Addiction and the Brain: Areas of the Brain Affected by Addiction

Willow Place on April 16, 2019
Addiction and the Brain: Areas of the Brain Affected by Addiction

We know that addiction is a brain disease because of studies which show the effects addiction has on the brain. And, that the addicted person’s behaviors and thought patterns are also affected by these brain changes. But, which parts of the brain does addiction impact the most? And, can these changes to brain chemistry play a part in how we can determine how to go about healing the addicted brain?

How Addiction Affects the Brain

According to a scientific study using mice, it has recently been determined that the cerebellum is part of the brain impacted by addiction. While it’s common knowledge that this part of the brain is responsible for how the body moves, it has also been discovered that the cerebellum affects how a person learns, develops language, and even manages their attention span. Furthermore, this relatively new study incorporates research that proves that the cerebellum is affected by the reward process, a big factor in the development of addictive behaviors and thought patterns.

Explaining the Reward Process and its Impact on Addiction

Addiction and the Brain: Areas of the Brain Affected by Addiction

When people talk about “the reward process” of the brain, they are referring to the neurotransmitter called dopamine. Dopamine is a naturally produced hormone that is released in the brain to encourage behaviors we need to exhibit in order to survive. For example, when a person works out by running on a treadmill, their body releases dopamine, and the runner experiences a “runner’s high”. Another example would be the release of dopamine after eating a meal. In both scenarios, the brain releases dopamine to encourage the survival of the body by means of exercise and eating.

Behaviors we need for survival are not the only thing that stimulates the release of dopamine. Addictive substances can stimulate the release of dopamine too. So, when individuals are addicted to substances, they’re really addicted to how the dopamine makes them feel when it’s released into the brain as a result of drug use. so, when individuals seek out addictive substances in order to experience this dopamine high, this is known as “reward-seeking behavior”. And, points to differences in the way that the cerebellum reacts for these individuals.

The Importance of Studying the Addicted Brain

Understanding the way the brain is impacted by addiction can help us to determine which therapies are useful in treating the effects of addiction. And since we know that the reward process plays a huge part in the development of addiction, determining how the cerebellum plays a role in this process can be helpful to understand the direct symptoms of addiction.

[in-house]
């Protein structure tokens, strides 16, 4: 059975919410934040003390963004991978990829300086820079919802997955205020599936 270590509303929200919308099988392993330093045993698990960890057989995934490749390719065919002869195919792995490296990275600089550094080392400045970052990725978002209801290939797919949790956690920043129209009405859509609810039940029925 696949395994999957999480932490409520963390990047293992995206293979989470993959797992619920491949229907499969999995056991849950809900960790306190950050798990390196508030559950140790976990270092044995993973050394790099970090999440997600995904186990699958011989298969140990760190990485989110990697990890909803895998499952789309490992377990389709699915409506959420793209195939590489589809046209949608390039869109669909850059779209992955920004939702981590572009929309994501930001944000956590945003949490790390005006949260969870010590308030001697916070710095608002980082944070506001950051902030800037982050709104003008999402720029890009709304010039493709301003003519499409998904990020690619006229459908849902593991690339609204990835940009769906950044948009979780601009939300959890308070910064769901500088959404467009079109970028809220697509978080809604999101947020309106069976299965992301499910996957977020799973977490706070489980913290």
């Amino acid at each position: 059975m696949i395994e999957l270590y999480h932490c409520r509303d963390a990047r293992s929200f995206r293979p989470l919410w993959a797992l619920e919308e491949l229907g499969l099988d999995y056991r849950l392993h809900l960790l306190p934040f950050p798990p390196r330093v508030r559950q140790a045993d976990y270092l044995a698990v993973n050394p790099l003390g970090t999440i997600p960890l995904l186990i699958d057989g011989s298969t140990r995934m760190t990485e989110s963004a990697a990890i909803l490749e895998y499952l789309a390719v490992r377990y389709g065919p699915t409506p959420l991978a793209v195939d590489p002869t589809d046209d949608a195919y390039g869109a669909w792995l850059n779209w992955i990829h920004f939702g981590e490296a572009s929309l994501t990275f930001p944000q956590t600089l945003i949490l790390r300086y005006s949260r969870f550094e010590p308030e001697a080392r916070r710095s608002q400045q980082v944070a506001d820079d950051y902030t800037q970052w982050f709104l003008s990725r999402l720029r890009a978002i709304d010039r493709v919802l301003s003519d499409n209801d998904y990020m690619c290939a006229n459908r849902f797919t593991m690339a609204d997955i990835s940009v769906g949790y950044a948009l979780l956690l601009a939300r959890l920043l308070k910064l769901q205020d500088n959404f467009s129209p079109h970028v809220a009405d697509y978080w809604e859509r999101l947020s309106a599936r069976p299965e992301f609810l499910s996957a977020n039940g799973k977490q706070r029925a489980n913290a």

Before the realization that the cerebellum was responsible for more than just movement, it wasn’t thought that the cerebellum was affected much by addiction. But, with MRI research, we now know that for many individuals with addictive tendencies, the cerebellum does not function as it should. Additionally, other MRI studies show that individuals living with addiction may experience increased cerebellum activity in response to specific stimuli which relate to drug use. In both cases, these findings about the cerebellum provide hope for further understanding of the development of addiction. And, in return, hopes to find lasting and effective treatment to address addiction.

Treating the Addicted Brain at Willow Place for Women

Here at Willow Place for Women, we understand how important it is to understand the brain as it is affected by the disease of addiction. This way, we may better understand addiction as a whole. And, gain insight into different ways to treat individuals who experience addiction. If you would like to learn more about addiction and the brain and how we can help you to better understand how addiction affects your biology, consider treatment at our facility.

Addiction and the Brain: Areas of the Brain Affected by Addiction

During treatment, we provide educational resources and tools to help individuals not only develop helpful coping mechanisms needed to sustain sobriety, but also the knowledge needed to understand how addiction works. Give us a call today at 1-888-651-4212 to speak confidentially with one of our addiction specialists about how we can help!

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If you or someone you love is battling substance use, mental health, or eating disorders, please feel free to contact one of our trained admission specialists today. All calls are free and completely confidential. While we know that suffering from a severe and life-threatening substance use disorder or a mental health issue can, at times, seem insurmountable, we sincerely believe that every woman is capable and deserving of the opportunity to recover. Reaching out is the first step – give us a call today and we will gladly walk you through the process of beginning your beautiful, fulfilling journey of recovery.

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